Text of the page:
Remember Laird Doyle of Cain and Mabel fame? He came of campus cleverness, and like talented others could smarten up a script. His kind tended to work anonymous, like so many on studio payroll. Some never got a screen credit, such a thing meaningless in any event. Working wit Donald Ogden Stewart played the system by volunteering service where work was mostly done, him to wave a wand over that which a half-dozen others had labored over. For being last to the party, he was a cinch for on-screen acknowledgement. Such was maneuvering among industry wags. Talkies put talent like Stewart’s in a driving seat. Nat Perrin also was a gag man, “script doctor” if you will, pollinating flowers yet to bloom. Perrin got $300 a week to enhance Sidewalks of New York, a Buster Keaton for MGM, his a verbal baggage Keaton did not need, though bosses were convinced otherwise, words very much coin of the realm with speech still a novelty. Visual comedy was a past decade’s fashion. Few apart from Keaton would argue that. His vehicles were where cleverness with chat sunk like stone, grafted upon Keaton to render him less old hat. What was sense of adding comic relief to what was already a comedy? The policy made sense at the time, however, Metro money well spent to put Perrin, and undoubted others, on deck, plus loud or louder clown support to keep Keaton relevant. To this commission came Durante, Polly Moran, Ed Brophy, Cliff Edwards … Keaton features more a roast for the putative star than assist to his style of humor.

Not to knock these support players, or writing talent behind them. Nothing seemed so fresh and sassy as humor cut loose where it could thrive best, the early 30’s a banquet for ones who could bandy words best. Nat Perrin was such a prodigy (his first industry job at age 25), being quick to observe how rapid-fired jokes might cancel each other out, toppers toppling ones before. Perrin worked on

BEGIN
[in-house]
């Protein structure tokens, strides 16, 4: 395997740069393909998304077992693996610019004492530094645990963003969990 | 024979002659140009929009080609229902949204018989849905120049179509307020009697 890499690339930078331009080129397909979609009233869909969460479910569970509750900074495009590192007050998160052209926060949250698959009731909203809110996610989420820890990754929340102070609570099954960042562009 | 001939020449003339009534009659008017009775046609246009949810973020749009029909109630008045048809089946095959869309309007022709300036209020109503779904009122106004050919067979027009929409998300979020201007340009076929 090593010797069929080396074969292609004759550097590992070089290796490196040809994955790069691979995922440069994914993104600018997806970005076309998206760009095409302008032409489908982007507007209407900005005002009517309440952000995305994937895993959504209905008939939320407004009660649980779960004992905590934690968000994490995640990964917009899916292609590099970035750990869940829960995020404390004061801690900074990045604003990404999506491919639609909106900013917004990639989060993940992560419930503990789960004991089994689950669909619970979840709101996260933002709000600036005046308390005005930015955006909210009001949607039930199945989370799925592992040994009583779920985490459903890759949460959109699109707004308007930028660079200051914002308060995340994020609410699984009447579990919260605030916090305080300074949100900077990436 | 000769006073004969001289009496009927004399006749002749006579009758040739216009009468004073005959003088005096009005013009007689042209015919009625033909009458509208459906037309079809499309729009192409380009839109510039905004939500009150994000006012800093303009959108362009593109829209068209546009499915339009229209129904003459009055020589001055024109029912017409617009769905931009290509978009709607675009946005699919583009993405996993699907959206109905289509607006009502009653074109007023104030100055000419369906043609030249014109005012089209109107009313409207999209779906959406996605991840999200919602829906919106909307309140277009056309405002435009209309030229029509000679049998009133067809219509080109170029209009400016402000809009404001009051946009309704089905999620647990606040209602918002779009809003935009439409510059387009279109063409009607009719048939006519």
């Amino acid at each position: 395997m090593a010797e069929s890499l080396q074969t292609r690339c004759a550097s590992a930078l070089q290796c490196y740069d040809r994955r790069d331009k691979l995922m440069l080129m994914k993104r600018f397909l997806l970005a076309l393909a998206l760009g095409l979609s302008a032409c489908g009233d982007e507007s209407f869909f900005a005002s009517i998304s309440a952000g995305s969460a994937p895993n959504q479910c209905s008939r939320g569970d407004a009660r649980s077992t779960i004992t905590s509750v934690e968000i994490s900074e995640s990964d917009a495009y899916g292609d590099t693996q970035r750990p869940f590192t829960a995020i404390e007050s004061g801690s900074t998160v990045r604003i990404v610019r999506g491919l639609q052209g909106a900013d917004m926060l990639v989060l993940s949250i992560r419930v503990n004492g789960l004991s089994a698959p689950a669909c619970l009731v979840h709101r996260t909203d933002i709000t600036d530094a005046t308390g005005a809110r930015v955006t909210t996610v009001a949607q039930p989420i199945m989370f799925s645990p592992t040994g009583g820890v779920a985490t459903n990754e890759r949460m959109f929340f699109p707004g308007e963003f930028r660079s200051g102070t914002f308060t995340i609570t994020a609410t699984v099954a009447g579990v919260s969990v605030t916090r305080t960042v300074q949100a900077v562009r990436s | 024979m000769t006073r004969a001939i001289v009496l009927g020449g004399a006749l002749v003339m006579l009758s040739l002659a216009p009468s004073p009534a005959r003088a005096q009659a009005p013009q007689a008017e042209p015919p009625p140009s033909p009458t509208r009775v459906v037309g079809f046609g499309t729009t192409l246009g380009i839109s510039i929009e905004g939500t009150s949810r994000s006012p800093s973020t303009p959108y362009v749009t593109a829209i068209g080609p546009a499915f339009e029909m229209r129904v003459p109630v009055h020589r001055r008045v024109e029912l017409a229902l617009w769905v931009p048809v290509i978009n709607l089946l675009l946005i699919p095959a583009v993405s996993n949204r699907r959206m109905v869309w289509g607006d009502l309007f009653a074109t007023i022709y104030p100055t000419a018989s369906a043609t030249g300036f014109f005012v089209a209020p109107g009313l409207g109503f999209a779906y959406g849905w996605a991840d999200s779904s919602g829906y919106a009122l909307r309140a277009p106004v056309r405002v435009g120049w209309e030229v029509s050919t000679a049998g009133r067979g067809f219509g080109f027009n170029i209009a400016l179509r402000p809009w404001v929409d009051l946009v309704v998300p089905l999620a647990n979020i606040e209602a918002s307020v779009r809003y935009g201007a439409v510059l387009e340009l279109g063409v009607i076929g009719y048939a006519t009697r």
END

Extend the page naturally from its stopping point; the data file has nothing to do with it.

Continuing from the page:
Duck Soup, was satisfied with what Bert Kalmar, Harry Ruby, Arthur Sheekman, and himself put on paper. Trouble was others trying to out-do the writing team for funny. “Leo McCarey was the director of the picture … But one of the problems that I found with McCarey was that … If you’ve been around a comedy script for a long time, by the time you’re filming --- I don’t care what’s in there --- it starts seeming very stale. And if you have someone on the set trying to be creative --- and he is, to a degree --- and his is the newest and freshest idea to come along, by comparison to what you’ve already got in the script, then you might say, Yeah, let’s do that instead. And it’s altogether possible what you’ve suggested may be amusing, but it isn’t one-tenth as good as what’s in the script. But when you hear it for the first time, you’re giggling. You’re not giggling at the stuff you’ve already heard for three months … So they were improvising, McCarey and Groucho, and they went so far overboard …” (This from a fine interview Lee Server conducted with Perrin for Screenwriter: Words Become Pictures, published in 1987). Does an original script for Duck Soup survive, one to fairly represent what Kalmar, Ruby, Sheekman, and Perrin put down in words, then saw changed by McCarey, Groucho, whoever else? I have read of other instances where humor got thrown out after weeks honing it, over which time funny stopped seeming funny, the last jokes heard being ones that got used. If nothing else, I would like to read Duck Soup and stack it up against the finished movie we have known for 88 years.